Fasting and Fasting-mimicking diet – conclusion

I have officially concluded my period of fasting with an extension of “Fasting-Mimicking” to make up a 5-day total. So how did it go?

Surprisingly I had very little problem with hunger or even thinking much about food on day 4 and 5. I was even able to do a light workout of pull-ups, push-ups and yoga with some band work on day 5 with no particular problem of fatigue.

For my first “regular” meal I oddly just wanted a larger serving of what had become my favorite while on the plan – roasted veggies with tofu. This is essentially a pan of chopped red cabbage, carrots and vidalia (sweet) onion, seasoned with a mix of white and black pepper and roasted at 400 degrees for 40 minutes. When finished I topped them with black olives.  One thing that I have always noticed and enjoyed when doing these kinds of resets and challenges – it really helps me appreciate the simple flavors of the food without really having to add much to them or alter them beyond some very basic prep. As a bonus a fairly small meal now feels quite satiating, my calorie log is only now approaching the 1200 mark which is quite low for me on a usual day. Not to fear, considering that it is 1200 calories of whole-food plants, all of my nutrient goals for the day were easily met. Tofu, spinach, kale and olives are the star players there, packing a huge nutritional punch with very little caloric burden.

I enjoyed my additional time each day when there was less need to be in the kitchen.  I also did a better job actually practicing my breathing exercises and yoga, both of which I do fairly regularly but could still stand to get them into my schedule a bit more often. There is also a heightened sense of presence that always seems to take hold with me when I do any sort of fasting.  It makes sense to me that so many spiritual traditions include them as a practice. I wouldn’t be able to explain the psychology of this at all, but I personally find it to be the case that I just feel a bit more awake and aware.  It also never fails to impress me at just how adaptable we are.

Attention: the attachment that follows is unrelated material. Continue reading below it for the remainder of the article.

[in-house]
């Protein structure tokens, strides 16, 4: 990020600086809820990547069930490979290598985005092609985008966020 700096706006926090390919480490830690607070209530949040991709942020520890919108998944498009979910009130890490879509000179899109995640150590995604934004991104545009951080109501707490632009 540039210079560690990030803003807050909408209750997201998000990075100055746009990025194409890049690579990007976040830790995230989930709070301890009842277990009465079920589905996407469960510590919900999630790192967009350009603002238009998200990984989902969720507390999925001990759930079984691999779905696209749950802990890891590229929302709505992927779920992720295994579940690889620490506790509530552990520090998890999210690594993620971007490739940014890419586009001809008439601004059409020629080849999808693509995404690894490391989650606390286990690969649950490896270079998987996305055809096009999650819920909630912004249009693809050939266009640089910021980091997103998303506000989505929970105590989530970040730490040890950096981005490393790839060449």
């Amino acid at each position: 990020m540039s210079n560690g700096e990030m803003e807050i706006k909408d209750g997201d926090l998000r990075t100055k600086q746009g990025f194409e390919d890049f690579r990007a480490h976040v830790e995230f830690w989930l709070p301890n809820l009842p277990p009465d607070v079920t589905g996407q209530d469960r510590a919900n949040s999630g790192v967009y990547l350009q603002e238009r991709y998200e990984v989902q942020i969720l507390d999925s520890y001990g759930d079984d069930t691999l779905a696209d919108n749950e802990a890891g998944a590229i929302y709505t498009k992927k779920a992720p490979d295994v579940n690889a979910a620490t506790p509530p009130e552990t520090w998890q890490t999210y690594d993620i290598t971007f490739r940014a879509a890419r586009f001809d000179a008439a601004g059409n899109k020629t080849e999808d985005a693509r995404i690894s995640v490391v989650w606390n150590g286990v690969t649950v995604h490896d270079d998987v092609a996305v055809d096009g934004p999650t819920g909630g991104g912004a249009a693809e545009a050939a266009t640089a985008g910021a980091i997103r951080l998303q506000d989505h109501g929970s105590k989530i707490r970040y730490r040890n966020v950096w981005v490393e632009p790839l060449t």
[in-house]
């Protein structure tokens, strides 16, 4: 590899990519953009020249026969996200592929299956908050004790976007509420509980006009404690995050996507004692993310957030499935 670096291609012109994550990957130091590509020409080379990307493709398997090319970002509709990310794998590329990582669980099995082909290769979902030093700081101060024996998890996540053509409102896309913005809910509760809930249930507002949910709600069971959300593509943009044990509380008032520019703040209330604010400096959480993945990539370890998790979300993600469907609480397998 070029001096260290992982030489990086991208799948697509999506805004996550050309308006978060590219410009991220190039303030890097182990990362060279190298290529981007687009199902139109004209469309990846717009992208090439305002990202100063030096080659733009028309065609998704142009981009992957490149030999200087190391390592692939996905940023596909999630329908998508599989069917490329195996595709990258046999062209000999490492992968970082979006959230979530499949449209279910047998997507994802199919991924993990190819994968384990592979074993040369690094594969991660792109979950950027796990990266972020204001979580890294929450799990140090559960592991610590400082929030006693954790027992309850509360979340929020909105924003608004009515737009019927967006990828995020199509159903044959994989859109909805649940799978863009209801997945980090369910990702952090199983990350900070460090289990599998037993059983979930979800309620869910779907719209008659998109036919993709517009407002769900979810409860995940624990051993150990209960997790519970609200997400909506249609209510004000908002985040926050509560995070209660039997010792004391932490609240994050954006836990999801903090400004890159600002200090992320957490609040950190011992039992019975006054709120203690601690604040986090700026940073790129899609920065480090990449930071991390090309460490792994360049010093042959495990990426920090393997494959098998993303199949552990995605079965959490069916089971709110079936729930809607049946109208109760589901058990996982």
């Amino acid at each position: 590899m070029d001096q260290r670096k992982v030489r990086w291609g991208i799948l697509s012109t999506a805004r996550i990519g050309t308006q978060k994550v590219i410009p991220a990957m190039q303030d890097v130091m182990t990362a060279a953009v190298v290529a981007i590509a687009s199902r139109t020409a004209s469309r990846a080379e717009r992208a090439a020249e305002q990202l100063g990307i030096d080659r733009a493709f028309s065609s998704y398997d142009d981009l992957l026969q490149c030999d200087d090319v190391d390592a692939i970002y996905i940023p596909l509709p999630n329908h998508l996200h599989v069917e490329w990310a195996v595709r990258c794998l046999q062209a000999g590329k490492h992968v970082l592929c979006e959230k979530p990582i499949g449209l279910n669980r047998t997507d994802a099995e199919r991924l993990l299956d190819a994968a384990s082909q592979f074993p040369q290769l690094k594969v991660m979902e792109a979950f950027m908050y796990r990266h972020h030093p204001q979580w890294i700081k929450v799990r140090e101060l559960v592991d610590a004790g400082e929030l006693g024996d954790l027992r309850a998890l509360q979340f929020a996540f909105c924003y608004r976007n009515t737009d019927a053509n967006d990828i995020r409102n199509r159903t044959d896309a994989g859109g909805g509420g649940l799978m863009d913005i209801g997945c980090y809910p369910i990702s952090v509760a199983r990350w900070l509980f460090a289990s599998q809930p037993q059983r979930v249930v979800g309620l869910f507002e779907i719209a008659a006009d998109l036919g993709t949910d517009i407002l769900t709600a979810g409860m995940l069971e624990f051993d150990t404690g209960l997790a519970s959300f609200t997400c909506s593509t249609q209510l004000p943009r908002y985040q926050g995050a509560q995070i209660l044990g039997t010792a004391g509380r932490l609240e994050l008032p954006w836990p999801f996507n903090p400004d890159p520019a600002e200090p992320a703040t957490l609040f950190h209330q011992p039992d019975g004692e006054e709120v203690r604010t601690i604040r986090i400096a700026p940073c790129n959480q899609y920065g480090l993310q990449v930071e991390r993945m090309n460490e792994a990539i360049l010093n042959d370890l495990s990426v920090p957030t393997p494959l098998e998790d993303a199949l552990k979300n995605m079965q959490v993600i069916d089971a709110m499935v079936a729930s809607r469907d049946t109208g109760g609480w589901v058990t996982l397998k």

An additional note, anyone wishing to pursue fasting in any form should get advice from an expert – which I certainly am not! Please check into some of the resources and do a little research. If in doubt, let your primary physician or chiropractor know what you are up to in case they can offer guidance or suggestions. I mention chiropractic doctors because the two best we have ever worked with were quite knowledgeable in regards to diet and nutrition, but I suspect like physicians this is a case-by-case basis.  Also, while fasting and fasting-mimicking show promise for being healthy in limited, controlled ways, it certainly would not be advisable to use them for long-term or as a primary method of weight loss. Dr. Longo’s fasting-mimicking diet is only recommended for at most 5 days at a time and under rather controlled nutritional guidelines and he even cautions the reader in regards to the potential dangers of lengthy water-only fasts.  Please do your due diligence before setting out on any new path and research a bit!

Just to add a few additional resources, please see Dr. Andrew Weil’s web page and his book, Eight Weeks to Optimum Health.  These were the starting point for me as I tried to find my way to a healthier and happier state of being.  His advice was the first to point me in the direction of occasional, seasonal fasting and even partial/limited fasting.  Again I have to recommend Dr. Valter Longo’s book as well, The Longevity Diet.  It is a treasure trove of information and also contains some examples of what diet was like in rural Italy for him as a child which I found interesting and delightful.  Simple recipe ideas?  You bet!

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